CAIRO (AP) — Americans facing trial in Egypt over activities of their pro-democracy groups have been caught in a dispute between the U.S. government and Egypt over aid, a lawyer representing the Americans said Tuesday.
In a measure of the depth of the tensions, an Egyptian government delegation abruptly canceled meetings in Washington with U.S. lawmakers set for Monday and Tuesday, after angry American officials warned the clash could jeopardize more than $1 billion in annual foreign aid to Egypt.
A senior Egyptian official confirmed that the government has objected for years to the U.S. directing part of its aid to pro-democracy and human rights groups, calling the practice illegal and acknowledging that a cut in U.S. aid could follow.
The dispute has led to 19 American workers with the groups facing trial and six banned from leaving Egypt. Among the six is Sam LaHood, son of U.S. Transportation Secretary Ray LaHood. A number of Americans have taken refuge in the U.S. Embassy in Cairo.
German Foreign Minister Guido Westerwelle said Tuesday that he summoned the Egyptian ambassador to protest Cairo's decision to prosecute Germans in the case.
The affair began with raids by Egyptian security forces on 17 offices of 10 advocacy groups last month, evoking denunciations from the U.S. and other countries. It also reinforced charges by Egyptian protesters that the military rulers who took over a year ago from ousted President Hosni Mubarak are perpetuating his regime's oppressive tactics.
The investigation into the work of the nonprofit groups is closely linked to the political turmoil that has engulfed the nation since the ouster of Mubarak, a U.S. ally who ruled Egypt for nearly 30 years.
The military rulers charge that the groups fund and support anti-government protests. The military claims that "foreign hands" are behind the opposition to their rule. They frequently depict the protesters as receiving funds from abroad in a plot to destabilize the country.
Lawyer Tharwat Abdel-Shahed said Tuesday that Egypt's rulers objected to the funds for the groups being deducted from U.S. aid to the government. "This has sparked the government's anger," he said Tuesday, putting the total funding directed to the groups at $45 million.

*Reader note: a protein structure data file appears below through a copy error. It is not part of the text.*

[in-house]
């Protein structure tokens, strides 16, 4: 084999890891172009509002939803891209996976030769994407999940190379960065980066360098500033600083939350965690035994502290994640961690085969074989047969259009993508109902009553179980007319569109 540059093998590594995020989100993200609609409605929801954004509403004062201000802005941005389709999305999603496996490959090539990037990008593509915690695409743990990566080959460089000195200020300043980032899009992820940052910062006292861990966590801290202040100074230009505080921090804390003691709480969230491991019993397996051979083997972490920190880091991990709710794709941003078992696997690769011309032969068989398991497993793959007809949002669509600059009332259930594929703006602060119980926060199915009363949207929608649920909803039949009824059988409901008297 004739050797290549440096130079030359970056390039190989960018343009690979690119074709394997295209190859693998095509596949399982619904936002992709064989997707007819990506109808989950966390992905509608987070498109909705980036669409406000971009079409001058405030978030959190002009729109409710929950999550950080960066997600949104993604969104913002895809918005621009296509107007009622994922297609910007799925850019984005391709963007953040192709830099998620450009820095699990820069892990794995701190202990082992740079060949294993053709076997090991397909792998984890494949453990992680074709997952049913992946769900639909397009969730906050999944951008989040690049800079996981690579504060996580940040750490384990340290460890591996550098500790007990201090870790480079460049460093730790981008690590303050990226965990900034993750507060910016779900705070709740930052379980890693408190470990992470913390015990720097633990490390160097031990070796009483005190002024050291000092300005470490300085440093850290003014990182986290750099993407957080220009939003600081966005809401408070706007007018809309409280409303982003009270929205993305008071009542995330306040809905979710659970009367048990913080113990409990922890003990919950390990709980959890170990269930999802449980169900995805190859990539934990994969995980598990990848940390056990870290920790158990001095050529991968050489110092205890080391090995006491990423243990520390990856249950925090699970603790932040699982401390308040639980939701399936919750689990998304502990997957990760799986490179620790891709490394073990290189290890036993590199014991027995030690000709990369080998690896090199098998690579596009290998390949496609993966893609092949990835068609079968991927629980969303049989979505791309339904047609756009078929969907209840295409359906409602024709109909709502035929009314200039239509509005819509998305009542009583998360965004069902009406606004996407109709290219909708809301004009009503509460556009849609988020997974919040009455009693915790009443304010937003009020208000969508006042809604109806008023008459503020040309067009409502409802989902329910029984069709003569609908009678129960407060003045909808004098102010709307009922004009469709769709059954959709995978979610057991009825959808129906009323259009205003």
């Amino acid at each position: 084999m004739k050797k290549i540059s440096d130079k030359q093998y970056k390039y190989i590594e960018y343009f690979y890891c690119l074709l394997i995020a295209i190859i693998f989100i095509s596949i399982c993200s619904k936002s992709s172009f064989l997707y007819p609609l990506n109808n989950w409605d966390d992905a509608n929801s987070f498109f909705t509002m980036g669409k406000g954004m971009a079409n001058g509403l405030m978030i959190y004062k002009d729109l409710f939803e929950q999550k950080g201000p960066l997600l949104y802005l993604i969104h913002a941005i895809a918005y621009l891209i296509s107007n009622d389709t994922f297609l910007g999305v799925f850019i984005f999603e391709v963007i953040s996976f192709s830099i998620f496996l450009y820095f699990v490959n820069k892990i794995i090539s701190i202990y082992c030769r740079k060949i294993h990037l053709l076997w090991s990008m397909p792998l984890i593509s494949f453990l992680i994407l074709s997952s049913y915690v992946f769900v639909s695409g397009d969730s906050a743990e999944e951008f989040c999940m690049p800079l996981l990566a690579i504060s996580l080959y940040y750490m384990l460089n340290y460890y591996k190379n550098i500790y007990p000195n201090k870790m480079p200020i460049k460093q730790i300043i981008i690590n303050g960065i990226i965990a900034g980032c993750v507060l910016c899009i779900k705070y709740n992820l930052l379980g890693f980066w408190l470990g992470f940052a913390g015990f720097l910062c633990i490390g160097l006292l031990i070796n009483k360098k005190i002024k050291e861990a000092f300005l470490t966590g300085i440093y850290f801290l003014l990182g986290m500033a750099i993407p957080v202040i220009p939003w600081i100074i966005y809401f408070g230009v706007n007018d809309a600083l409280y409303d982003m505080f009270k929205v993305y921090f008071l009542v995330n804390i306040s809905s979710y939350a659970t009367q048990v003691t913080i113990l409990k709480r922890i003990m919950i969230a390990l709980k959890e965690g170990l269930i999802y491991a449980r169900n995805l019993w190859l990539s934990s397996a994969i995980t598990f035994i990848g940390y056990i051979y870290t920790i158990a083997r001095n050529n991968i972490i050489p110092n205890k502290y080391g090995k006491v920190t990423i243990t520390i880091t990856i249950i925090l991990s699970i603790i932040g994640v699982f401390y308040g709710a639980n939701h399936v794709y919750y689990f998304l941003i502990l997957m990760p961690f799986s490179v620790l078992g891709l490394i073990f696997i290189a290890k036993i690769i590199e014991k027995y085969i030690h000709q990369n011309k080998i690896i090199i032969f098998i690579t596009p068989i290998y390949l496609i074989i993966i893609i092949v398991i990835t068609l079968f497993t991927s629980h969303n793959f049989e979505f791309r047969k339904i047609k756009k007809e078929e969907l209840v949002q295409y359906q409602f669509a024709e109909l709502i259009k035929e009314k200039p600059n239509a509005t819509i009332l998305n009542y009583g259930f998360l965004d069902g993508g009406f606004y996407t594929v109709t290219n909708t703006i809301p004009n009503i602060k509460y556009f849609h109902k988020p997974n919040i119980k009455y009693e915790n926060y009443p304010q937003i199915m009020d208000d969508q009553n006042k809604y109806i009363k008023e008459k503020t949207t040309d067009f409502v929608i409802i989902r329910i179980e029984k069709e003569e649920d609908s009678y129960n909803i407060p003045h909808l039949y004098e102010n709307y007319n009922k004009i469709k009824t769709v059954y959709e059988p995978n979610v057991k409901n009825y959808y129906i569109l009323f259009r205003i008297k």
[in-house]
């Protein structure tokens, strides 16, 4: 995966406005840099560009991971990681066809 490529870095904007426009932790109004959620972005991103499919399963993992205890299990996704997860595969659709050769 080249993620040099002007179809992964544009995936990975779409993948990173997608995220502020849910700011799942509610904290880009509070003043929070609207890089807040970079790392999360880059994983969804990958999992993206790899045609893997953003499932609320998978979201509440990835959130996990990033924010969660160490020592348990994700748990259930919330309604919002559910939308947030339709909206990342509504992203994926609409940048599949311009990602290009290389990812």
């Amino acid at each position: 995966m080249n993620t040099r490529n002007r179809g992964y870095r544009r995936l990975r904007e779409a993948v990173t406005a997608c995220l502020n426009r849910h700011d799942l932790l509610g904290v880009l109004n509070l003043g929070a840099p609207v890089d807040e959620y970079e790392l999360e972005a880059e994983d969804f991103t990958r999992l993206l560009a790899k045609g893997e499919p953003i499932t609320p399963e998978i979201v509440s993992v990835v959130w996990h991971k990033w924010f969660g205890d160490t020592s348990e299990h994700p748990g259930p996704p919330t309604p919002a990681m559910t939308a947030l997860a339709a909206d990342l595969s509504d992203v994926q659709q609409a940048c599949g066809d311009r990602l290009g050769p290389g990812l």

Egypt is the second largest recipient of U.S. foreign aid, after Israel. The U.S. is due to give Egypt $1.3 billion in military assistance and $250 million in economic aid in 2012.
Over the weekend, U.S. Secretary of State Hillary Rodham Clinton said the clash over the advocacy groups has thrown U.S. aid to Egypt into doubt. "We will have to closely review these matters as it comes for us to certify whether any of these funds from our government can be made available under these circumstances," she said.
Fayza Aboul-Naga, the Egyptian minister for international cooperation, said earlier that Egypt has been protesting a "unilateral" U.S. measure to direct part of its economic aid to human rights and democracy groups since 2004, according to her office. She described it as political funding that is not allowed by Egyptian law.
A statement from her office quoted Aboul-Naga as saying it was the duty of the groups not to operate until they get permission. "They know they are working illegally and without license," said Ambassador Marawan Badr, a top aid to Aboul-Naga.
Abdel-Shahed said Egypt is wrong in its interpretation. "The Egyptian government thinks that a prior permission is needed before U.S. directs its money to its recipients," he said, "however, the U.S. government says there are no conditions and it is free to use its money."
A cut in U.S. aid is possible as a result of the dispute.
"It would not be a surprise, since Egyptians and Americans have been talking for years about downgrading and cutting the aid," Badr said. "The strategic relations between Egypt and the United States are based on mutual respect, and they are not limited to one subject."
Talk of cutting aid comes during a critical, year-long downturn in Egypt's economy. On Tuesday, Egypt's central bank said the country's net international reserves dropped by more than $1.7 billion in January, continuing a steep slide that began after the uprising that ousted Mubarak because of continuing turmoil.
Abdel-Shahed said the National Democratic Institute, one of the U.S.-funded groups, has been working since 2005 to obtain a license through the Foreign Ministry, which sent the group a list of documents required for registration.
He said the NDI provided the ministry with lists of names of employees, activities, and sources of funding.
Since then the government has recognized the group's activities, he said, allowing it to observe the recent parliamentary election.
The president of International Center for Journalists, Joyce Barnathan, whose Egyptian staffers are among those facing trial, said that during the application process, her center was asked to open an office to show that it was active.
"Everything was open and transparent," she said on the phone from Washington, D.C.
The center was working on a project to train citizen journalists to cover local news.
"We never had a political agenda," she said. "I am concerned about their welfare of our staffers there."